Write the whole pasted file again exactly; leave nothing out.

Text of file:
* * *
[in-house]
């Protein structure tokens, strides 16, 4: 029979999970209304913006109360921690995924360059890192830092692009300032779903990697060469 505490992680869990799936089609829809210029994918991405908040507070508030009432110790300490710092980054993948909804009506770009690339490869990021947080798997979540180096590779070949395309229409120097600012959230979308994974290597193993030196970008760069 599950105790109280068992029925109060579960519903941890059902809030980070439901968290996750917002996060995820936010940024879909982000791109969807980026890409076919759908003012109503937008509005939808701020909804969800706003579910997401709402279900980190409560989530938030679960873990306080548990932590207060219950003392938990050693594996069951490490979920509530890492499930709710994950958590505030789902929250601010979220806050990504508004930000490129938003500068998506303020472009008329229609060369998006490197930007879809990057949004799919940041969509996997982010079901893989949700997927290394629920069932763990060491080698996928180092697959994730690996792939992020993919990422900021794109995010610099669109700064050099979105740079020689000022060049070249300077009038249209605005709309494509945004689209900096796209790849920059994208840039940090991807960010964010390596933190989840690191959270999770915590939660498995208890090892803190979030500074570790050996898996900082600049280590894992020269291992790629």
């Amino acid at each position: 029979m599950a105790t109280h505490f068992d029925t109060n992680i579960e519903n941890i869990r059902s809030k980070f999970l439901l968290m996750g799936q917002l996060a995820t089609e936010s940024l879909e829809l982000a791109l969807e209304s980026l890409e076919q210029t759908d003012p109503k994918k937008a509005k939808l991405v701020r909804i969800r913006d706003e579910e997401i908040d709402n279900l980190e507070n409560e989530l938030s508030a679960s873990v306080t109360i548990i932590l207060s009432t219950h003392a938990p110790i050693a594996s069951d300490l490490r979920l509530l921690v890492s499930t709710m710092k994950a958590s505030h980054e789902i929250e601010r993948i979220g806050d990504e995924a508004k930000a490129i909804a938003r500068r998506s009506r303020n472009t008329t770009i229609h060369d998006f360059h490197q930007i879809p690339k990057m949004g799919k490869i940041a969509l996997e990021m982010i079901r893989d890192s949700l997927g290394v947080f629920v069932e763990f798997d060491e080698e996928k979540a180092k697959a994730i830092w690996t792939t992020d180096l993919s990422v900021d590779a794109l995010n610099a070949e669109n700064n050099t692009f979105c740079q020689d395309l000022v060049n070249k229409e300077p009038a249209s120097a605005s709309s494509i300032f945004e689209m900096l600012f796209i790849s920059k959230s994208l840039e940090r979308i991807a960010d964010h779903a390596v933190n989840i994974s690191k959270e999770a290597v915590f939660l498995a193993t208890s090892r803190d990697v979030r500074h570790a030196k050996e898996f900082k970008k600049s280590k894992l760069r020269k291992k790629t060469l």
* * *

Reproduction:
[in-house]
């Protein structure tokens, strides 16, 4: 029979999970209304913006109360921690995924360059890192830092692009300032779903990697060469 505490992680869990799936089609829809210029994918991405908040507070508030009432110790300490710092980054993948909804009506770009690339490869990021947080798997979540180096590779070949395309229409120097600012959230979308994974290597193993030196970008760069 599950105790109280068992029925109060579960519903941890059902809030980070439901968290996750917002996060995820936010940024879909982000791109969807980026890409076919759908003012109503937008509005939808701020909804969800706003579910997401709402279900980190409560989530938030679960873990306080548990932590207060219950003392938990050693594996069951490490979920509530890492499930709710994950958590505030789902929250601010979220806050990504508004930000490129938003500068998506303020472009008329229609060369998006490197930007879809990057949004799919940041969509996997982010079901893989949700997927290394629920069932763990060491080698996928180092697959994730690996792939992020993919990422900021794109995010610099669109700064050099979105740079020689000022060049070249300077009038249209605005709309494509945004689209900096796209790849920059994208840039940090991807960010964010390596933190989840690191959270999770915590939660498995208890090892803190979030500074570790050996898996900082600049280590894992020269291992790629």
């Amino acid at each position: 029979m599950a105790t109280h505490f068992d029925t109060n992680i579960e519903n941890i869990r059902s809030k980070f999970l439901l968290m996750g799936q917002l996060a995820t089609e936010s940024l879909e829809l982000a791109l969807e209304s980026l890409e076919q210029t759908d003012p109503k994918k937008a509005k939808l991405v701020r909804i969800r913006d706003e579910e997401i908040d709402n279900l980190e507070n409560e989530l938030s508030a679960s873990v306080t109360i548990i932590l207060s009432t219950h003392a938990p110790i050693a594996s069951d300490l490490r979920l509530l921690v890492s499930t709710m710092k994950a958590s505030h980054e789902i929250e601010r993948i979220g806050d990504e995924a508004k930000a490129i909804a938003r500068r998506s009506r303020n472009t008329t770009i229609h060369d998006f360059h490197q930007i879809p690339k990057m949004g799919k490869i940041a969509l996997e990021m982010i079901r893989d890192s949700l997927g290394v947080f629920v069932e763990f798997d060491e080698e996928k979540a180092k697959a994730i830092w690996t792939t992020d180096l993919s990422v900021d590779a794109l995010n610099a070949e669109n700064n050099t692009f979105c740079q020689d395309l000022v060049n070249k229409e300077p009038a249209s120097a605005s709309s494509i300032f945004e689209m900096l600012f796209i790849s920059k959230s994208l840039e940090r979308i991807a960010d964010h779903a390596v933190n989840i994974s690191k959270e999770a290597v915590f939660l498995a193993t208890s090892r803190d990697v979030r500074h570790a030196k050996e898996f900082k970008k600049s280590k894992l760069r020269k291992k790629t060469l």